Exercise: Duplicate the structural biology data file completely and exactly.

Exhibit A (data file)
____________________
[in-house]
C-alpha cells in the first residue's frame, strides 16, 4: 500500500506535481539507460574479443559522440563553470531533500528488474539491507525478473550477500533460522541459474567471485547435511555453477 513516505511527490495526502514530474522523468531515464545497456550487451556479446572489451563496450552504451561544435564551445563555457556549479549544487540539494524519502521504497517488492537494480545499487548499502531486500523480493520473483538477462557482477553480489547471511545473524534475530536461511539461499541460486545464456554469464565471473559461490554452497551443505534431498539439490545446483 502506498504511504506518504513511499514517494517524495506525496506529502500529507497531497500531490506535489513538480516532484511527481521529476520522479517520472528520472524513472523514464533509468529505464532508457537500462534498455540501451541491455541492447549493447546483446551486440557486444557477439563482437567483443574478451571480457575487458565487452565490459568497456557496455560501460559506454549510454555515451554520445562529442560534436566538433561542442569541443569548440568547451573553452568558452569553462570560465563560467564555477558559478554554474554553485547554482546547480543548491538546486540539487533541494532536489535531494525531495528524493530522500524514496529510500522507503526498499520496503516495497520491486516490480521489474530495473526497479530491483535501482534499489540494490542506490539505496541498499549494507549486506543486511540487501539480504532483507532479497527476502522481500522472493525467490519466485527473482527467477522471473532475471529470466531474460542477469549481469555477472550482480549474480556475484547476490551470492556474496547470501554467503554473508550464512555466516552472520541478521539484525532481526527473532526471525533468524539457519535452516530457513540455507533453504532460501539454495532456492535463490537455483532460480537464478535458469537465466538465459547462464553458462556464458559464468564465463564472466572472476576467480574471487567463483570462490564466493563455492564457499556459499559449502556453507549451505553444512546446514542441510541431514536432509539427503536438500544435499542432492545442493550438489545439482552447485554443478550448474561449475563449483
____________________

[in-house]
C-alpha cells in the first residue's frame, strides 16, 4: 500500500506535481539507460574479443559522440563553470531533500528488474539491507525478473550477500533460522541459474567471485547435511555453477 513516505511527490495526502514530474522523468531515464545497456550487451556479446572489451563496450552504451561544435564551445563555457556549479549544487540539494524519502521504497517488492537494480545499487548499502531486500523480493520473483538477462557482477553480489547471511545473524534475530536461511539461499541460486545464456554469464565471473559461490554452497551443505534431498539439490545446483 502506498504511504506518504513511499514517494517524495506525496506529502500529507497531497500531490506535489513538480516532484511527481521529476520522479517520472528520472524513472523514464533509468529505464532508457537500462534498455540501451541491455541492447549493447546483446551486440557486444557477439563482437567483443574478451571480457575487458565487452565490459568497456557496455560501460559506454549510454555515451554520445562529442560534436566538433561542442569541443569548440568547451573553452568558452569553462570560465563560467564555477558559478554554474554553485547554482546547480543548491538546486540539487533541494532536489535531494525531495528524493530522500524514496529510500522507503526498499520496503516495497520491486516490480521489474530495473526497479530491483535501482534499489540494490542506490539505496541498499549494507549486506543486511540487501539480504532483507532479497527476502522481500522472493525467490519466485527473482527467477522471473532475471529470466531474460542477469549481469555477472550482480549474480556475484547476490551470492556474496547470501554467503554473508550464512555466516552472520541478521539484525532481526527473532526471525533468524539457519535452516530457513540455507533453504532460501539454495532456492535463490537455483532460480537464478535458469537465466538465459547462464553458462556464458559464468564465463564472466572472476576467480574471487567463483570462490564466493563455492564457499556459499559449502556453507549451505553444512546446514542441510541431514536432509539427503536438500544435499542432492545442493550438489545439482552447485554443478550448474561449475563449483